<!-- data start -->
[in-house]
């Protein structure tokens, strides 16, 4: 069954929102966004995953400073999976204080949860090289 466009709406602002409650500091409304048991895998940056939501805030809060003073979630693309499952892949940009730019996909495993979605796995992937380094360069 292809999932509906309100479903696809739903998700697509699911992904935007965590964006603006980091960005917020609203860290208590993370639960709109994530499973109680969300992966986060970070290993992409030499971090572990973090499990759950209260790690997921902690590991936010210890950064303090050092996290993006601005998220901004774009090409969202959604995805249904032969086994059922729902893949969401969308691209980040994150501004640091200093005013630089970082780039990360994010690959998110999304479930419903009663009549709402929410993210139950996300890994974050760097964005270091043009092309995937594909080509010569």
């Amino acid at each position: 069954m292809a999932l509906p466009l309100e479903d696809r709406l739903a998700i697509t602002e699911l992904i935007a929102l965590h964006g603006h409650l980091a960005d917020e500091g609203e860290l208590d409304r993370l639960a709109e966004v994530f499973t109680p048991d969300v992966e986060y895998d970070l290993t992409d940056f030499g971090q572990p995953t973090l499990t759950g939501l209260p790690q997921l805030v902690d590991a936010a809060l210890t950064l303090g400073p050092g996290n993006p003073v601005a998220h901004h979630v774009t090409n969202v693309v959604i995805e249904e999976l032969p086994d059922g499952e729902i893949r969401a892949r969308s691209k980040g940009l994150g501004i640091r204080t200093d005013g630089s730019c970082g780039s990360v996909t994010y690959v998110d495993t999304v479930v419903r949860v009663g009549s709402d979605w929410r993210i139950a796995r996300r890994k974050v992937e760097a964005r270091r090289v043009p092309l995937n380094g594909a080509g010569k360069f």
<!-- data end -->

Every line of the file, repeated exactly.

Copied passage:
[in-house]
């Protein structure tokens, strides 16, 4: 069954929102966004995953400073999976204080949860090289 466009709406602002409650500091409304048991895998940056939501805030809060003073979630693309499952892949940009730019996909495993979605796995992937380094360069 292809999932509906309100479903696809739903998700697509699911992904935007965590964006603006980091960005917020609203860290208590993370639960709109994530499973109680969300992966986060970070290993992409030499971090572990973090499990759950209260790690997921902690590991936010210890950064303090050092996290993006601005998220901004774009090409969202959604995805249904032969086994059922729902893949969401969308691209980040994150501004640091200093005013630089970082780039990360994010690959998110999304479930419903009663009549709402929410993210139950996300890994974050760097964005270091043009092309995937594909080509010569």
């Amino acid at each position: 069954m292809a999932l509906p466009l309100e479903d696809r709406l739903a998700i697509t602002e699911l992904i935007a929102l965590h964006g603006h409650l980091a960005d917020e500091g609203e860290l208590d409304r993370l639960a709109e966004v994530f499973t109680p048991d969300v992966e986060y895998d970070l290993t992409d940056f030499g971090q572990p995953t973090l499990t759950g939501l209260p790690q997921l805030v902690d590991a936010a809060l210890t950064l303090g400073p050092g996290n993006p003073v601005a998220h901004h979630v774009t090409n969202v693309v959604i995805e249904e999976l032969p086994d059922g499952e729902i893949r969401a892949r969308s691209k980040g940009l994150g501004i640091r204080t200093d005013g630089s730019c970082g780039s990360v996909t994010y690959v998110d495993t999304v479930v419903r949860v009663g009549s709402d979605w929410r993210i139950a796995r996300r890994k974050v992937e760097a964005r270091r090289v043009p092309l995937n380094g594909a080509g010569k360069f």